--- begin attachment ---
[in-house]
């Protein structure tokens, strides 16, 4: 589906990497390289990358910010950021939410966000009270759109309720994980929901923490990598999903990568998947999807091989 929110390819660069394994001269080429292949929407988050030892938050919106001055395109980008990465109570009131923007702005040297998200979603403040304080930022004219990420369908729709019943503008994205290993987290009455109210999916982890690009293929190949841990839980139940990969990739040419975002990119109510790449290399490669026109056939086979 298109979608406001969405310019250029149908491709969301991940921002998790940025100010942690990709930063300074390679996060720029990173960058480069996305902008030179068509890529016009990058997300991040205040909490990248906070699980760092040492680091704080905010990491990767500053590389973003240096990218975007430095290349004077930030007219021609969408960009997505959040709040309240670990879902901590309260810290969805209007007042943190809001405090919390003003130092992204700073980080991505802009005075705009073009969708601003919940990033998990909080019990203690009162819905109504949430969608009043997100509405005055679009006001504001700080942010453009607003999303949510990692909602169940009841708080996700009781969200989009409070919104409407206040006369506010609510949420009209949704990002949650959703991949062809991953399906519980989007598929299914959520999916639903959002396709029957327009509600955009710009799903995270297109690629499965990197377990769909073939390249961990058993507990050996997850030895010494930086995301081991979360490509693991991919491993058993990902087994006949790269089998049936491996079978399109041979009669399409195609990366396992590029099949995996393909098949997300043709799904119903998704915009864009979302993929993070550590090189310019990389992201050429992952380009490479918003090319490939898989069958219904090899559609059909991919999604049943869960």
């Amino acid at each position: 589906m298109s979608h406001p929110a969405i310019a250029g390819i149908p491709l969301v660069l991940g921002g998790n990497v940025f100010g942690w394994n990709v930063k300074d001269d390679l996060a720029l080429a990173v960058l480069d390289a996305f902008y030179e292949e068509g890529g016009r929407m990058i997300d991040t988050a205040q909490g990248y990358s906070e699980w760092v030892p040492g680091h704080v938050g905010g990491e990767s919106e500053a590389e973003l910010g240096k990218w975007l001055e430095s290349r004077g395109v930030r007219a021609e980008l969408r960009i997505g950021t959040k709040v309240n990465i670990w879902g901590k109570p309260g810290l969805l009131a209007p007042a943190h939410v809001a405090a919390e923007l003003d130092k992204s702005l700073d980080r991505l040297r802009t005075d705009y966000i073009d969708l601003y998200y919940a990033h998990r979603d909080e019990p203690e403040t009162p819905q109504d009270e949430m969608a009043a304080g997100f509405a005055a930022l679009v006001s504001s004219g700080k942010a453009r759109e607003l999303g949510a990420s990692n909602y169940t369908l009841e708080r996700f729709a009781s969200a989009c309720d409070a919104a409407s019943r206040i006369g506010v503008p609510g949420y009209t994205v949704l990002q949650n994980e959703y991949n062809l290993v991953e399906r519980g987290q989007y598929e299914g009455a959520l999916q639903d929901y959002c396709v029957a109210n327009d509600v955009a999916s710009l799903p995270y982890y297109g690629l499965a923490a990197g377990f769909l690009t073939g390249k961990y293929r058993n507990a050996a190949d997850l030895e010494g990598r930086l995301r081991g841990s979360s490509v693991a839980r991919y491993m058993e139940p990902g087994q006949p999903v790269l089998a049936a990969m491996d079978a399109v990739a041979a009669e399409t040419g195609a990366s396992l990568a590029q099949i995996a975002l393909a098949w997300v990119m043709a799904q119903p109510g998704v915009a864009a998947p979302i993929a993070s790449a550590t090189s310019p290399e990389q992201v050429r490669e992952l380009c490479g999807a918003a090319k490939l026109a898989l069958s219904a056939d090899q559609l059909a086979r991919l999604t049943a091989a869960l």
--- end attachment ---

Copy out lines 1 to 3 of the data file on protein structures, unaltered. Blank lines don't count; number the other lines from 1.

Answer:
[in-house]
């Protein structure tokens, strides 16, 4: 589906990497390289990358910010950021939410966000009270759109309720994980929901923490990598999903990568998947999807091989 929110390819660069394994001269080429292949929407988050030892938050919106001055395109980008990465109570009131923007702005040297998200979603403040304080930022004219990420369908729709019943503008994205290993987290009455109210999916982890690009293929190949841990839980139940990969990739040419975002990119109510790449290399490669026109056939086979 298109979608406001969405310019250029149908491709969301991940921002998790940025100010942690990709930063300074390679996060720029990173960058480069996305902008030179068509890529016009990058997300991040205040909490990248906070699980760092040492680091704080905010990491990767500053590389973003240096990218975007430095290349004077930030007219021609969408960009997505959040709040309240670990879902901590309260810290969805209007007042943190809001405090919390003003130092992204700073980080991505802009005075705009073009969708601003919940990033998990909080019990203690009162819905109504949430969608009043997100509405005055679009006001504001700080942010453009607003999303949510990692909602169940009841708080996700009781969200989009409070919104409407206040006369506010609510949420009209949704990002949650959703991949062809991953399906519980989007598929299914959520999916639903959002396709029957327009509600955009710009799903995270297109690629499965990197377990769909073939390249961990058993507990050996997850030895010494930086995301081991979360490509693991991919491993058993990902087994006949790269089998049936491996079978399109041979009669399409195609990366396992590029099949995996393909098949997300043709799904119903998704915009864009979302993929993070550590090189310019990389992201050429992952380009490479918003090319490939898989069958219904090899559609059909991919999604049943869960």
């Amino acid at each position: 589906m298109s979608h406001p929110a969405i310019a250029g390819i149908p491709l969301v660069l991940g921002g998790n990497v940025f100010g942690w394994n990709v930063k300074d001269d390679l996060a720029l080429a990173v960058l480069d390289a996305f902008y030179e292949e068509g890529g016009r929407m990058i997300d991040t988050a205040q909490g990248y990358s906070e699980w760092v030892p040492g680091h704080v938050g905010g990491e990767s919106e500053a590389e973003l910010g240096k990218w975007l001055e430095s290349r004077g395109v930030r007219a021609e980008l969408r960009i997505g950021t959040k709040v309240n990465i670990w879902g901590k109570p309260g810290l969805l009131a209007p007042a943190h939410v809001a405090a919390e923007l003003d130092k992204s702005l700073d980080r991505l040297r802009t005075d705009y966000i073009d969708l601003y998200y919940a990033h998990r979603d909080e019990p203690e403040t009162p819905q109504d009270e949430m969608a009043a304080g997100f509405a005055a930022l679009v006001s504001s004219g700080k942010a453009r759109e607003l999303g949510a990420s990692n909602y169940t369908l009841e708080r996700f729709a009781s969200a989009c309720d409070a919104a409407s019943r206040i006369g506010v503008p609510g949420y009209t994205v949704l990002q949650n994980e959703y991949n062809l290993v991953e399906r519980g987290q989007y598929e299914g009455a959520l999916q639903d929901y959002c396709v029957a109210n327009d509600v955009a999916s710009l799903p995270y982890y297109g690629l499965a923490a990197g377990f769909l690009t073939g390249k961990y293929r058993n507990a050996a190949d997850l030895e010494g990598r930086l995301r081991g841990s979360s490509v693991a839980r991919y491993m058993e139940p990902g087994q006949p999903v790269l089998a049936a990969m491996d079978a399109v990739a041979a009669e399409t040419g195609a990366s396992l990568a590029q099949i995996a975002l393909a098949w997300v990119m043709a799904q119903p109510g998704v915009a864009a998947p979302i993929a993070s790449a550590t090189s310019p290399e990389q992201v050429r490669e992952l380009c490479g999807a918003a090319k490939l026109a898989l069958s219904a056939d090899q559609l059909a086979r991919l999604t049943a091989a869960l």